Australian Stereotypes

Topics: Stereotype, Australia, Culture of Australia Pages: 2 (526 words) Published: February 24, 2014
Australian Stereotypes – Are they really what they are assumed to be?

Stereotyping the Australians has always been a common practice by people all around the world. In fact, Australia has been classified as one of the most stereotyped nations in the world due to the sense that much of the international community believes that they have a solid understanding regarding Australian society, despite the fact that their beliefs bear little similarities to the realities of Australian life in the 21st Century. Australia is a complex nation that is riddled with assumptions that are downright false, and sometimes ridiculous. There’s no denying it – as soon the word ‘Australia’ is out, our mind automatically paints a certain glossy picture.

For starters, people have assumed that the Australians love to barbecue all the time. Now, while everyone loves a scrumptious and moist barbecued chicken, who in the world would have the time (or patience) to spend the whole morning barbecuing steaks and chicken just to provide a simple breakfast, and repeat the tedious process again for lunch and dinner every single day? The baneful clean-up process and charcoal stains are simply enough to test my patience. However, people in the nationwide has evoke countless of preconceptions that the Aussies are found to be a bunch of barbecue-addicted people, much to the annoyance of the Australians.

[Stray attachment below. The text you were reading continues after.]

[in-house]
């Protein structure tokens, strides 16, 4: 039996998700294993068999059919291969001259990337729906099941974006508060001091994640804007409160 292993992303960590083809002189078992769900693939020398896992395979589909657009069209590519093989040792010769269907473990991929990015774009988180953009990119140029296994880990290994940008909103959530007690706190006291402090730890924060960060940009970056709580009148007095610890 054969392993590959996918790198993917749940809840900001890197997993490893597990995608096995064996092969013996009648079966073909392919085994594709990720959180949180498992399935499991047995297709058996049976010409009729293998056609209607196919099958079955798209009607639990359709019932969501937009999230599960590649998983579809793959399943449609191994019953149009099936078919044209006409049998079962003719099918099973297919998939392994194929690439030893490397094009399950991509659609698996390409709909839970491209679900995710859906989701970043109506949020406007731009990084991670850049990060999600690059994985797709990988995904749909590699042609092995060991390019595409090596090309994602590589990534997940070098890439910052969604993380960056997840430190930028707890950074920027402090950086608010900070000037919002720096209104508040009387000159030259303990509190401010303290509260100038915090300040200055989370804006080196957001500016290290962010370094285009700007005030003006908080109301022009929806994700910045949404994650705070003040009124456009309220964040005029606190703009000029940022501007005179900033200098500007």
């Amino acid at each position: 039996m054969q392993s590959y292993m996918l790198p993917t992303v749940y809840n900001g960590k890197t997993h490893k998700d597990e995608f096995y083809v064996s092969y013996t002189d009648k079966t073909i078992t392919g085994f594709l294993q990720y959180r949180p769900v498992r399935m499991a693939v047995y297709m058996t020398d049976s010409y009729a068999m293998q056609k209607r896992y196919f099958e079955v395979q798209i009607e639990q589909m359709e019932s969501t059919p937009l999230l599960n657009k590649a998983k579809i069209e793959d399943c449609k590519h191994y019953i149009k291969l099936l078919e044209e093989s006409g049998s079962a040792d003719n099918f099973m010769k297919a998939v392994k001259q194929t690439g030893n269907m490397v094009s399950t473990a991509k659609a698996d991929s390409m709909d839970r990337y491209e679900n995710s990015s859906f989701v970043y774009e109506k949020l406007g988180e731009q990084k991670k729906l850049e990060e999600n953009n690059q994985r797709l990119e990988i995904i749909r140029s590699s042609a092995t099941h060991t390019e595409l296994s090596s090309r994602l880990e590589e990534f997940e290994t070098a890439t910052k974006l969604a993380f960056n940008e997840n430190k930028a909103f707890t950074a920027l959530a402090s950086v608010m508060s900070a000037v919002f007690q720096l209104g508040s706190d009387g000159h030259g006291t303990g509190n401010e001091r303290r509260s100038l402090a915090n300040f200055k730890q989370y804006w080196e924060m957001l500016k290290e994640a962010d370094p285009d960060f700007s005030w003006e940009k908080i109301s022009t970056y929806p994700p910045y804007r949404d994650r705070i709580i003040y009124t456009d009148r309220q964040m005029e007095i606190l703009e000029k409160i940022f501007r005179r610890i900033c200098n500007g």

The real question is ; how did this Australian stereotype become so viral?   Australia itself is culpable. Tourism Australia has tried to boost their tourism industries by commercializing Australians with a fresh and rejuvenating look such as the stereotypical “beach and bimbos” image popularised in the 1980s. However, the portrayal that Aussies loves hang out at the beach every day and ‘put another shrimp on the barbecue’ (or barbie, in the Australian slang) apparently bears a scanty resemblance with the reality. Nick Bryant, a Sydney correspondent also suggested that the popularity of...
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